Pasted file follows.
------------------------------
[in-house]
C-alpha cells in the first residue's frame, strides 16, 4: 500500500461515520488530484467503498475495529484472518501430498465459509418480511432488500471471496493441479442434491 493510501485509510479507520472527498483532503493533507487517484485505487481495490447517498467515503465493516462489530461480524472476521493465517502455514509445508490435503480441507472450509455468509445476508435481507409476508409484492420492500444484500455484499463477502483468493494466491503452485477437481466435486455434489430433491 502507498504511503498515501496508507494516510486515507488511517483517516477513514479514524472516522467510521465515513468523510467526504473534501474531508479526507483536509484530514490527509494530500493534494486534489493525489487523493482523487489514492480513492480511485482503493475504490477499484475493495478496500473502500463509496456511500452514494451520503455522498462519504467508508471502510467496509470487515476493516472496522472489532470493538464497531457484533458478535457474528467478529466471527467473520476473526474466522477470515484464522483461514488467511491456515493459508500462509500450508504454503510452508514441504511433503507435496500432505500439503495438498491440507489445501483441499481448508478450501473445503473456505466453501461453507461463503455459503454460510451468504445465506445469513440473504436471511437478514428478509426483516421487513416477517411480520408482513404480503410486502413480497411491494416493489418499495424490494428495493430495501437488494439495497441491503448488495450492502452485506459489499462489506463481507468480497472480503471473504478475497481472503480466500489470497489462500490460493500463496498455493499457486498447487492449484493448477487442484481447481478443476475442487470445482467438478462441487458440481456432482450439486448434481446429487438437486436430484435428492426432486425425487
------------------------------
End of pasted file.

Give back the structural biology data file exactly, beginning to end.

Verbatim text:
[in-house]
C-alpha cells in the first residue's frame, strides 16, 4: 500500500461515520488530484467503498475495529484472518501430498465459509418480511432488500471471496493441479442434491 493510501485509510479507520472527498483532503493533507487517484485505487481495490447517498467515503465493516462489530461480524472476521493465517502455514509445508490435503480441507472450509455468509445476508435481507409476508409484492420492500444484500455484499463477502483468493494466491503452485477437481466435486455434489430433491 502507498504511503498515501496508507494516510486515507488511517483517516477513514479514524472516522467510521465515513468523510467526504473534501474531508479526507483536509484530514490527509494530500493534494486534489493525489487523493482523487489514492480513492480511485482503493475504490477499484475493495478496500473502500463509496456511500452514494451520503455522498462519504467508508471502510467496509470487515476493516472496522472489532470493538464497531457484533458478535457474528467478529466471527467473520476473526474466522477470515484464522483461514488467511491456515493459508500462509500450508504454503510452508514441504511433503507435496500432505500439503495438498491440507489445501483441499481448508478450501473445503473456505466453501461453507461463503455459503454460510451468504445465506445469513440473504436471511437478514428478509426483516421487513416477517411480520408482513404480503410486502413480497411491494416493489418499495424490494428495493430495501437488494439495497441491503448488495450492502452485506459489499462489506463481507468480497472480503471473504478475497481472503480466500489470497489462500490460493500463496498455493499457486498447487492449484493448477487442484481447481478443476475442487470445482467438478462441487458440481456432482450439486448434481446429487438437486436430484435428492426432486425425487